11. Deep clean carpeted floors using a steam cleaner or carpet shampoo

For carpeted floors, steam cleaning provides the most effective option for removing germs.[10] 

If steam cleaning is not possible, then a carpet shampoo product such as Vanish carpet shampoo will remove more dirt and germs than vacuuming alone.[2] This product is mixed with water to form a foam, which is applied to the carpet, then vacuumed 2 hours later.

With both methods you should work your way out of the room, to avoid contaminating previously cleaned areas of carpet.

12. Clean non-disposable equipment at a high temperature

Machine-washable equipment such as cloths and mop heads should now be cleaned at a high temperature (ideally 60C or above). Check the labels carefully and wash items at the highest recommended temperature. Non-machine washable equipment such as goggles and mop handles should then be washed and disinfected.[2]

13. Safely dispose of waste

All non-washable equipment should be disposed of.

Remove all protective clothing (shoe covers, gloves, apron) and double bag these items. If the property was not exposed to coronavirus in the last 72 hours, all items can immediately be disposed of in the household waste. 

If the property was exposed to suspected coronavirus within 72 hours, these items should be stored securely for 3 days. 

Immediately wash your hands with warm soapy water for 20 seconds. 

Once 72 hours have elapsed, these items should be moved from secure storage to household waste.[2]

If you have a confirmed or suspected case of coronavirus in your home or office, and would like assistance to deep clean and disinfect the area, email deepcleaning@housekeep.com

How to clean: When there is no suspected coronavirus

During the coronavirus outbreak, enhanced cleaning methods and precautions are recommended to reduce the risk of infection, even when there are no suspected cases of coronavirus in the property. Click any step for more information:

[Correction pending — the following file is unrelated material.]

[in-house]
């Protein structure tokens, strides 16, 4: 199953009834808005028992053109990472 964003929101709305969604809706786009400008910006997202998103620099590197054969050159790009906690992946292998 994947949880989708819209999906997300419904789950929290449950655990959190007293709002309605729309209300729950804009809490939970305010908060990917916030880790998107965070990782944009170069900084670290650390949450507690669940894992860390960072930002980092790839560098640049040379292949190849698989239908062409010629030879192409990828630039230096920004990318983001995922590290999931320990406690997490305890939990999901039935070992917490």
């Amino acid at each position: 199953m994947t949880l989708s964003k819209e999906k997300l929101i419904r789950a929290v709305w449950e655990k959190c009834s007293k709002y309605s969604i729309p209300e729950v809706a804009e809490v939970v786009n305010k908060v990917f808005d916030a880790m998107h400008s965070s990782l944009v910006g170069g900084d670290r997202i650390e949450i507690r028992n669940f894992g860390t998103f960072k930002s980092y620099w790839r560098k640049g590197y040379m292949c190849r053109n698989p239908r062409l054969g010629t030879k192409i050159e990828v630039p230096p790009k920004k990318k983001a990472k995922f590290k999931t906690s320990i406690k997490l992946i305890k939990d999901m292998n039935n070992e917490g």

1. Gather your usual cleaning supplies, plus a disinfectant product and disposable gloves & shoe covers

Research conducted on other coronaviruses indicates that a number of widely available disinfectant products are effective against COVID-19.[4]

We recommend Dettol Surface Cleanser, which kills 99.9% of germs.[5] A full list of disinfectant products shown to be effective against coronaviruses can be found here. If you're unable to purchase one of these disinfectants, here's a guide to making your own disinfectant using some ingredients you should still be able to get your hands on.

The rest of your cleaning equipment should include:

  • Hand soap
  • Bathroom cleaner
  • Bin bags
  • Duster
  • Floor cleaner
  • Glass cleaner
  • Kitchen cleaner
  • Laundry detergent
  • Limescale remover
  • Microfiber cloths
  • Mop and bucket
  • Sponges
  • Toilet cleaner
  • Vacuum bags 
  • Vacuum cleaner
  • Washing-up liquid

You should also bring disposable latex gloves, disposable shoe covers, and optionally a disposable apron.[2]

2. Upon entering the property, avoid physical greetings, remove your shoes or cover them with disposable covers

Wearing outdoor shoes inside the home can contaminate floors.[6] Remove shoes or put on shoe covers upon entry.

Once inside, avoid physical greetings and try to stay more than 2m away from anybody else in the property.

3. Wash your hands with warm water and soap for 20 seconds and put on disposable gloves

Wash your hands with hot soapy water for at least 20 seconds. You can find a NHS guide to washing your hands here.

Once you have washed your hands, put on your disposable gloves, and optionally an apron.[2]

4. Open windows and turn on extractor fans for ventilation

Before cleaning, open any windows that you can for ventilation, and turn on extractor fans.[7]

5. Clean surfaces with warm soapy water, paying extra attention to ‘high-touch’ surfaces including door handles and light switches